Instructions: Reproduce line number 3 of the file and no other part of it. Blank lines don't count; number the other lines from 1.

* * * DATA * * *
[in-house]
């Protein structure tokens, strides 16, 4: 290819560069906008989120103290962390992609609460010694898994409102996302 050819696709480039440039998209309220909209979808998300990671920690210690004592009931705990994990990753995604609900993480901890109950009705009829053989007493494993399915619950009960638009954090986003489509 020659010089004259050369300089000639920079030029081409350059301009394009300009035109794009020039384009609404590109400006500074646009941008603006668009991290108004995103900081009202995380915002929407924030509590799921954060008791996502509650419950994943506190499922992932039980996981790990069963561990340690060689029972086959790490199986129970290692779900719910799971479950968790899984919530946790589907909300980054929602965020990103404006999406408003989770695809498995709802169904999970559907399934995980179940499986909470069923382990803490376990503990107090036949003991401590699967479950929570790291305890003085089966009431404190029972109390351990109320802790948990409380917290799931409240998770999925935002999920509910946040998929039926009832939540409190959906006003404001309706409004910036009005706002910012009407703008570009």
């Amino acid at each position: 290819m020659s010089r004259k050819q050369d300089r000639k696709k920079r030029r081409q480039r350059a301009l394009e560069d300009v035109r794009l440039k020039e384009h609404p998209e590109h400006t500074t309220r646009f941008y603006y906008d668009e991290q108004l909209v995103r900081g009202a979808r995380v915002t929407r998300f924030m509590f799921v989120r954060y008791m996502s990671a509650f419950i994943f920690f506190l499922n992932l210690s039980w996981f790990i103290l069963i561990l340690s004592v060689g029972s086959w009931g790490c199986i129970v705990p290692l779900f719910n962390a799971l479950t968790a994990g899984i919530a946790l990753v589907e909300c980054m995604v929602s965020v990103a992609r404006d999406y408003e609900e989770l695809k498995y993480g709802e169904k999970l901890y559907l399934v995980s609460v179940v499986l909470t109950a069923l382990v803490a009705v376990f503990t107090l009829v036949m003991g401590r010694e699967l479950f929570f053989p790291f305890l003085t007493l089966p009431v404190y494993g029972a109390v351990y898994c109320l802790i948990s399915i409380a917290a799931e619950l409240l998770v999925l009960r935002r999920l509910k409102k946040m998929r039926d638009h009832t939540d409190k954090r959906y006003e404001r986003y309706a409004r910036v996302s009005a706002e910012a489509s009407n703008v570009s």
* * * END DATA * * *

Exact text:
């Amino acid at each position: 290819m020659s010089r004259k050819q050369d300089r000639k696709k920079r030029r081409q480039r350059a301009l394009e560069d300009v035109r794009l440039k020039e384009h609404p998209e590109h400006t500074t309220r646009f941008y603006y906008d668009e991290q108004l909209v995103r900081g009202a979808r995380v915002t929407r998300f924030m509590f799921v989120r954060y008791m996502s990671a509650f419950i994943f920690f506190l499922n992932l210690s039980w996981f790990i103290l069963i561990l340690s004592v060689g029972s086959w009931g790490c199986i129970v705990p290692l779900f719910n962390a799971l479950t968790a994990g899984i919530a946790l990753v589907e909300c980054m995604v929602s965020v990103a992609r404006d999406y408003e609900e989770l695809k498995y993480g709802e169904k999970l901890y559907l399934v995980s609460v179940v499986l909470t109950a069923l382990v803490a009705v376990f503990t107090l009829v036949m003991g401590r010694e699967l479950f929570f053989p790291f305890l003085t007493l089966p009431v404190y494993g029972a109390v351990y898994c109320l802790i948990s399915i409380a917290a799931e619950l409240l998770v999925l009960r935002r999920l509910k409102k946040m998929r039926d638009h009832t939540d409190k954090r959906y006003e404001r986003y309706a409004r910036v996302s009005a706002e910012a489509s009407n703008v570009s």